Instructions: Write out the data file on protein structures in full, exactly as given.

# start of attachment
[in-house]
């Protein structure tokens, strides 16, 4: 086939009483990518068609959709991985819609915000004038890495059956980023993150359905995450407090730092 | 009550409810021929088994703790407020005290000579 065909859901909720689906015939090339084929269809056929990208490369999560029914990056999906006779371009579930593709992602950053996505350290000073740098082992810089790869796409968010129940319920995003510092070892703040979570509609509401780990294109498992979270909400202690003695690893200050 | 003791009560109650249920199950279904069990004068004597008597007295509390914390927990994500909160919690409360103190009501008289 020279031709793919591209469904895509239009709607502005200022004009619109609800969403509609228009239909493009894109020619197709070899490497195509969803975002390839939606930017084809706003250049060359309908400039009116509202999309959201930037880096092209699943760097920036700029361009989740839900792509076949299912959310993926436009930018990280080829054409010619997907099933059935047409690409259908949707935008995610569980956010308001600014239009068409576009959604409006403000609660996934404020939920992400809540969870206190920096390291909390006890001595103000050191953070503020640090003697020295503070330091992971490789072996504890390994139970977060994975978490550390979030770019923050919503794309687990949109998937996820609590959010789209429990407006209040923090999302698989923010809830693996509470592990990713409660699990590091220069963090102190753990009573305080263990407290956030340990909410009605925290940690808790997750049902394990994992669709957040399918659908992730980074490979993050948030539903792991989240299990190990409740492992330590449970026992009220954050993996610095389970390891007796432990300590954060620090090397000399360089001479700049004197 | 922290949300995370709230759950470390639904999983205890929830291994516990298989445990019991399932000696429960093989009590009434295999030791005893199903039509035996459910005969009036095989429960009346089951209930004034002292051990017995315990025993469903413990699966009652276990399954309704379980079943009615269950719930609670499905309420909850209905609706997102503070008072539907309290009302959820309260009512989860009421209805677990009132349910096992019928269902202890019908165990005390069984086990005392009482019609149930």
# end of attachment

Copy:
[in-house]
């Protein structure tokens, strides 16, 4: 086939009483990518068609959709991985819609915000004038890495059956980023993150359905995450407090730092 | 009550409810021929088994703790407020005290000579 065909859901909720689906015939090339084929269809056929990208490369999560029914990056999906006779371009579930593709992602950053996505350290000073740098082992810089790869796409968010129940319920995003510092070892703040979570509609509401780990294109498992979270909400202690003695690893200050 | 003791009560109650249920199950279904069990004068004597008597007295509390914390927990994500909160919690409360103190009501008289 020279031709793919591209469904895509239009709607502005200022004009619109609800969403509609228009239909493009894109020619197709070899490497195509969803975002390839939606930017084809706003250049060359309908400039009116509202999309959201930037880096092209699943760097920036700029361009989740839900792509076949299912959310993926436009930018990280080829054409010619997907099933059935047409690409259908949707935008995610569980956010308001600014239009068409576009959604409006403000609660996934404020939920992400809540969870206190920096390291909390006890001595103000050191953070503020640090003697020295503070330091992971490789072996504890390994139970977060994975978490550390979030770019923050919503794309687990949109998937996820609590959010789209429990407006209040923090999302698989923010809830693996509470592990990713409660699990590091220069963090102190753990009573305080263990407290956030340990909410009605925290940690808790997750049902394990994992669709957040399918659908992730980074490979993050948030539903792991989240299990190990409740492992330590449970026992009220954050993996610095389970390891007796432990300590954060620090090397000399360089001479700049004197 | 922290949300995370709230759950470390639904999983205890929830291994516990298989445990019991399932000696429960093989009590009434295999030791005893199903039509035996459910005969009036095989429960009346089951209930004034002292051990017995315990025993469903413990699966009652276990399954309704379980079943009615269950719930609670499905309420909850209905609706997102503070008072539907309290009302959820309260009512989860009421209805677990009132349910096992019928269902202890019908165990005390069984086990005392009482019609149930």